Marlene Ito took up her post as principal second violin in March 2020 in difficult times: in the middle of the Corona pandemic: the orchestra was allowed to play again for concert broadcasts in the Digital Concert Hall, but the musicians were seated two metres apart. “I could only hear myself,” the violinist recalls. “I was comforted by the thought that if I didn’t hear the other second violins, it meant we were playing well together!” The musician has now passed her probationary period in this position. Congratulations!
Marlene Ito, who comes from Japan, is well qualified for the task: after studying at the Sydney Conservatory, the University of Music Lübeck and the Berlin University of the Arts, as well as a scholarship to the Karajan Academy of the Berliner Philharmoniker, she began her orchestral career as second concertmaster at the Komische Oper Berlin. From there she joined the Berliner Philharmoniker in September 2011 – in the second violin section. “I was lucky enough to be able to observe our wonderful section leaders from the perspective of the group for nine years,” she says.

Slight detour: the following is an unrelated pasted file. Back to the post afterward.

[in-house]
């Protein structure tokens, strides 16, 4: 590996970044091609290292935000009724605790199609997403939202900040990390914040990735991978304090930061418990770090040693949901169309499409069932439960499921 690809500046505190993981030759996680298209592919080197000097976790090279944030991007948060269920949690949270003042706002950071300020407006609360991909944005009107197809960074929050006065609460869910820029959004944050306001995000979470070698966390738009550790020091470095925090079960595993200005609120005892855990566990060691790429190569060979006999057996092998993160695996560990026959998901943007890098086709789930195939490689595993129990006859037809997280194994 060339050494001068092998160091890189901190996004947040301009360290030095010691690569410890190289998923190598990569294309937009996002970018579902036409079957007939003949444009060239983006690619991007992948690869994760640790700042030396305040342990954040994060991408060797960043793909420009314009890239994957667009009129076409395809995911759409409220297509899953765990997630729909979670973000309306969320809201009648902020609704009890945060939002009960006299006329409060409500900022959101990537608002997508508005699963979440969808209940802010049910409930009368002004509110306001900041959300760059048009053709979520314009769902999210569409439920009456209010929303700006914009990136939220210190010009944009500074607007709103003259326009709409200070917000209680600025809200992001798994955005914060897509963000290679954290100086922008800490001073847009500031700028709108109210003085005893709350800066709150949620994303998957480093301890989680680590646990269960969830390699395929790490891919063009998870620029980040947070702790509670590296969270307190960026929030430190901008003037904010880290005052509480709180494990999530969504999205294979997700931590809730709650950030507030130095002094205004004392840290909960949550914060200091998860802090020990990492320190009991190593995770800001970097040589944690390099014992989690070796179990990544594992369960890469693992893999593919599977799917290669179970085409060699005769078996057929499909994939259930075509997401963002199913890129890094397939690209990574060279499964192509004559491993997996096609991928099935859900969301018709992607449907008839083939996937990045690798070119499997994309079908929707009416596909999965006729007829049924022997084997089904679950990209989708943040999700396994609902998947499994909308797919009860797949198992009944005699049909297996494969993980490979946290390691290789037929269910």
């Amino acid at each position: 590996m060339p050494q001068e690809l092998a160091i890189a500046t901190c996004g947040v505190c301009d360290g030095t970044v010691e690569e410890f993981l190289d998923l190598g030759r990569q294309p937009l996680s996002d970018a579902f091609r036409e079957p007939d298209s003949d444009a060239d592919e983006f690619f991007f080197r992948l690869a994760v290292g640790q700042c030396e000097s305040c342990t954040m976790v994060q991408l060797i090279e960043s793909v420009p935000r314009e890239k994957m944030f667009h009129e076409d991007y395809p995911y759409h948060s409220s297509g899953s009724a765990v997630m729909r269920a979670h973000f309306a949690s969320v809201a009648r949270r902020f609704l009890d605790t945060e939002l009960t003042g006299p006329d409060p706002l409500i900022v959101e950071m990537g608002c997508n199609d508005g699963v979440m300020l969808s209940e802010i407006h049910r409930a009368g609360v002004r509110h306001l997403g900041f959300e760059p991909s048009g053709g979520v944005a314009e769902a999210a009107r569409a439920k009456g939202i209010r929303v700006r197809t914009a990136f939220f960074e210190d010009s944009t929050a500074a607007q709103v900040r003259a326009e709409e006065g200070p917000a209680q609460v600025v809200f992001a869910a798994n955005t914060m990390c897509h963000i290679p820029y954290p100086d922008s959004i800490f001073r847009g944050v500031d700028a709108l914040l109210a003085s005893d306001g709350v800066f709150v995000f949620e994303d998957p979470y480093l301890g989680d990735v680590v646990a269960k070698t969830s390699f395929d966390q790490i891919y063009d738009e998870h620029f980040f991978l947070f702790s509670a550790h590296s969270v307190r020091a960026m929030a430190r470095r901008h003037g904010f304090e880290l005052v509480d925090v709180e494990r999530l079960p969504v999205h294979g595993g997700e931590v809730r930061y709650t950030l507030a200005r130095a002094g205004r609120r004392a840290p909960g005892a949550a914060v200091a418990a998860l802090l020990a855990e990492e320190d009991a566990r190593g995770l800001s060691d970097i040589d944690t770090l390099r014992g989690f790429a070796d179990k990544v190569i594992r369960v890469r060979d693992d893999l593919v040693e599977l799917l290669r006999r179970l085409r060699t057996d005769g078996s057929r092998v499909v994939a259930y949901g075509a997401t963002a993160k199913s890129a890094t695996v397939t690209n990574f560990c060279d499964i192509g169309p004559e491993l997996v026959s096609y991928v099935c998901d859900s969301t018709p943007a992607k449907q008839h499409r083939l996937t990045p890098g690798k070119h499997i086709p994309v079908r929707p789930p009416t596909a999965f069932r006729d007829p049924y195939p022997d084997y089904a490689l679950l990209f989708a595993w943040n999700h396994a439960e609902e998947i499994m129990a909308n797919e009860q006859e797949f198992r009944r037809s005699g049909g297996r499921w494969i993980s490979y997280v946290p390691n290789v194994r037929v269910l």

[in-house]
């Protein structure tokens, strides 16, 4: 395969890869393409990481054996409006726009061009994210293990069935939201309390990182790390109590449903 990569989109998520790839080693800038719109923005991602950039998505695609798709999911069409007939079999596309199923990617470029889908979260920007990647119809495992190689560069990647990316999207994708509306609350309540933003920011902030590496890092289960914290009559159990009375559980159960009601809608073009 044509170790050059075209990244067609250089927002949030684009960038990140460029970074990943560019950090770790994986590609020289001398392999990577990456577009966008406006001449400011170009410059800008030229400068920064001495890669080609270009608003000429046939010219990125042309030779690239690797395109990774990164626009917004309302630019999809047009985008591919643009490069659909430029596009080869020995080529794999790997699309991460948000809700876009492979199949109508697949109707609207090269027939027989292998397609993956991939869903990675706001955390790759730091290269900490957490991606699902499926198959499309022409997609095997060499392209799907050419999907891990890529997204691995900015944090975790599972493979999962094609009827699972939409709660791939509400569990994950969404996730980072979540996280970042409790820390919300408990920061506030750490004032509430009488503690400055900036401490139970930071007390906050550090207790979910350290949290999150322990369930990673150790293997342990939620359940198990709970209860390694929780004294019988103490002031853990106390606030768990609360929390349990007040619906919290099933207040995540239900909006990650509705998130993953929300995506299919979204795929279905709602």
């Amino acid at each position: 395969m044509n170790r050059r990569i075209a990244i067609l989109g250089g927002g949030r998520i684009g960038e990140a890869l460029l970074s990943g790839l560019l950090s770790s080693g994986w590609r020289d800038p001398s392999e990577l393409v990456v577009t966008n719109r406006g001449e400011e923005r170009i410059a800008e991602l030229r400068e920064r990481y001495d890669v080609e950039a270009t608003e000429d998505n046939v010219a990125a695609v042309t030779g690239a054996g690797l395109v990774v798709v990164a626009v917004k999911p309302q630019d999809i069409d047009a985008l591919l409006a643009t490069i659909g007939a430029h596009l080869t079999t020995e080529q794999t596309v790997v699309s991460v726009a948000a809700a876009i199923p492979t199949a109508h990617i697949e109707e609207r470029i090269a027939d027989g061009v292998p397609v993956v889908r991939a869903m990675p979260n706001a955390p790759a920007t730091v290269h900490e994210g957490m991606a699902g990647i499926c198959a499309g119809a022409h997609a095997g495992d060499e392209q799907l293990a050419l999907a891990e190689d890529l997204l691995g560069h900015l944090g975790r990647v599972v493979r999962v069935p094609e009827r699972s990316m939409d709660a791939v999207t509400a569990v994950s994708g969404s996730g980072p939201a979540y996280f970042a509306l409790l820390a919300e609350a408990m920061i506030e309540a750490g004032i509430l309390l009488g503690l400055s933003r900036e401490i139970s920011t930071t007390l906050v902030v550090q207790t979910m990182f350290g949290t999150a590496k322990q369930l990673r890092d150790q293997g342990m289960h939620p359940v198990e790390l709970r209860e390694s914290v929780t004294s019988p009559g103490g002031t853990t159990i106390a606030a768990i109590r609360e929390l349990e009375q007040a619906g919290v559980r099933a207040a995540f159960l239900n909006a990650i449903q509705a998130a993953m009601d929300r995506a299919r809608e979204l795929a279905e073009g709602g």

Her tasks as a section leader are very varied: she forms the link between her group and the concertmasters, leads the orchestra when the first violins are silent, and occasionally has to play solo passages. There is also a lot for her to do in the run-up to rehearsals and concerts: writing down and checking the bowing marks in the sheet music and, of course, rehearsing and internalising her own part perfectly. What else is important to you as a leader? “An authentic body language that corresponds to the music. What I like about this orchestra is that we section leaders give impulses, but don’t present everything on a silver platter. We give musical instructions regarding phrasing, articulation and volume, but we also leave room for our colleagues to express themselves individually.”